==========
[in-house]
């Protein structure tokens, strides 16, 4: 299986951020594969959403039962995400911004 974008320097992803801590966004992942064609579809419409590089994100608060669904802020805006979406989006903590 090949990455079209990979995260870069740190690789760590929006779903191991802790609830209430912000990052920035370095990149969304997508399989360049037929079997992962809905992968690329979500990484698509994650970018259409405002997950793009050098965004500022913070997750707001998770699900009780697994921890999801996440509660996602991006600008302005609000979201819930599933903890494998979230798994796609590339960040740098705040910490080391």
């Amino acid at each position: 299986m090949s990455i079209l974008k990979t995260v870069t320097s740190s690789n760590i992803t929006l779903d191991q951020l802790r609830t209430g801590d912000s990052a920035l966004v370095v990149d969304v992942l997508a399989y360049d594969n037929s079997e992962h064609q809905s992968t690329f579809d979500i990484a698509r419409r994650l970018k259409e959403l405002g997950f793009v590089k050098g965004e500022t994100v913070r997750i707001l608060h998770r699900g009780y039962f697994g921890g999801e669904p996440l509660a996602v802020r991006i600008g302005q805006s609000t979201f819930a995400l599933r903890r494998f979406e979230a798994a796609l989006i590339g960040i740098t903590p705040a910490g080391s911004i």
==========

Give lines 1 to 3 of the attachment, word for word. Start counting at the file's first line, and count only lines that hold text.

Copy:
[in-house]
């Protein structure tokens, strides 16, 4: 299986951020594969959403039962995400911004 974008320097992803801590966004992942064609579809419409590089994100608060669904802020805006979406989006903590 090949990455079209990979995260870069740190690789760590929006779903191991802790609830209430912000990052920035370095990149969304997508399989360049037929079997992962809905992968690329979500990484698509994650970018259409405002997950793009050098965004500022913070997750707001998770699900009780697994921890999801996440509660996602991006600008302005609000979201819930599933903890494998979230798994796609590339960040740098705040910490080391």
């Amino acid at each position: 299986m090949s990455i079209l974008k990979t995260v870069t320097s740190s690789n760590i992803t929006l779903d191991q951020l802790r609830t209430g801590d912000s990052a920035l966004v370095v990149d969304v992942l997508a399989y360049d594969n037929s079997e992962h064609q809905s992968t690329f579809d979500i990484a698509r419409r994650l970018k259409e959403l405002g997950f793009v590089k050098g965004e500022t994100v913070r997750i707001l608060h998770r699900g009780y039962f697994g921890g999801e669904p996440l509660a996602v802020r991006i600008g302005q805006s609000t979201f819930a995400l599933r903890r494998f979406e979230a798994a796609l989006i590339g960040i740098t903590p705040a910490g080391s911004i």